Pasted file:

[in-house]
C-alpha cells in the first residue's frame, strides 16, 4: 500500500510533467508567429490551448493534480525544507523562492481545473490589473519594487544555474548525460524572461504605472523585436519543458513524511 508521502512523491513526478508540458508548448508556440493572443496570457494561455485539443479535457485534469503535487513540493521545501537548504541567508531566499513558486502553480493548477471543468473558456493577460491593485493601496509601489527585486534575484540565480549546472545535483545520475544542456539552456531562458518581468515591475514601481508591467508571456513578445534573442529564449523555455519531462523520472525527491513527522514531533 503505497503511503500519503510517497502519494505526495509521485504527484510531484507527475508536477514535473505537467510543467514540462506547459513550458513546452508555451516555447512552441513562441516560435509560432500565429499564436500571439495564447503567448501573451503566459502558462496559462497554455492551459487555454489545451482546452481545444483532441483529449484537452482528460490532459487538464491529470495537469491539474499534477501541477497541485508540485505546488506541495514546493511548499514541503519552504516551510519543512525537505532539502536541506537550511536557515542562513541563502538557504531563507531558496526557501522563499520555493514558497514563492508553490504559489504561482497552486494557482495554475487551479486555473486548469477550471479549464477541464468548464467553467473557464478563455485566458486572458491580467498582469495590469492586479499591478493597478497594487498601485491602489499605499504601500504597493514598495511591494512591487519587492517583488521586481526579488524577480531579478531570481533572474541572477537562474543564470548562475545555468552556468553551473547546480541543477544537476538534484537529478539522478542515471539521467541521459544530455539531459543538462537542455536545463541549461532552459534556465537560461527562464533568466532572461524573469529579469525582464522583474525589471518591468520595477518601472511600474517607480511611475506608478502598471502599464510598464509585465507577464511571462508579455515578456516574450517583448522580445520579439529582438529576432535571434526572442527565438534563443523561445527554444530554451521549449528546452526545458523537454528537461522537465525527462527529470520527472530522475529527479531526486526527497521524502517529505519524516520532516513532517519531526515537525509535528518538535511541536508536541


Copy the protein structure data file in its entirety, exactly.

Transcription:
[in-house]
C-alpha cells in the first residue's frame, strides 16, 4: 500500500510533467508567429490551448493534480525544507523562492481545473490589473519594487544555474548525460524572461504605472523585436519543458513524511 508521502512523491513526478508540458508548448508556440493572443496570457494561455485539443479535457485534469503535487513540493521545501537548504541567508531566499513558486502553480493548477471543468473558456493577460491593485493601496509601489527585486534575484540565480549546472545535483545520475544542456539552456531562458518581468515591475514601481508591467508571456513578445534573442529564449523555455519531462523520472525527491513527522514531533 503505497503511503500519503510517497502519494505526495509521485504527484510531484507527475508536477514535473505537467510543467514540462506547459513550458513546452508555451516555447512552441513562441516560435509560432500565429499564436500571439495564447503567448501573451503566459502558462496559462497554455492551459487555454489545451482546452481545444483532441483529449484537452482528460490532459487538464491529470495537469491539474499534477501541477497541485508540485505546488506541495514546493511548499514541503519552504516551510519543512525537505532539502536541506537550511536557515542562513541563502538557504531563507531558496526557501522563499520555493514558497514563492508553490504559489504561482497552486494557482495554475487551479486555473486548469477550471479549464477541464468548464467553467473557464478563455485566458486572458491580467498582469495590469492586479499591478493597478497594487498601485491602489499605499504601500504597493514598495511591494512591487519587492517583488521586481526579488524577480531579478531570481533572474541572477537562474543564470548562475545555468552556468553551473547546480541543477544537476538534484537529478539522478542515471539521467541521459544530455539531459543538462537542455536545463541549461532552459534556465537560461527562464533568466532572461524573469529579469525582464522583474525589471518591468520595477518601472511600474517607480511611475506608478502598471502599464510598464509585465507577464511571462508579455515578456516574450517583448522580445520579439529582438529576432535571434526572442527565438534563443523561445527554444530554451521549449528546452526545458523537454528537461522537465525527462527529470520527472530522475529527479531526486526527497521524502517529505519524516520532516513532517519531526515537525509535528518538535511541536508536541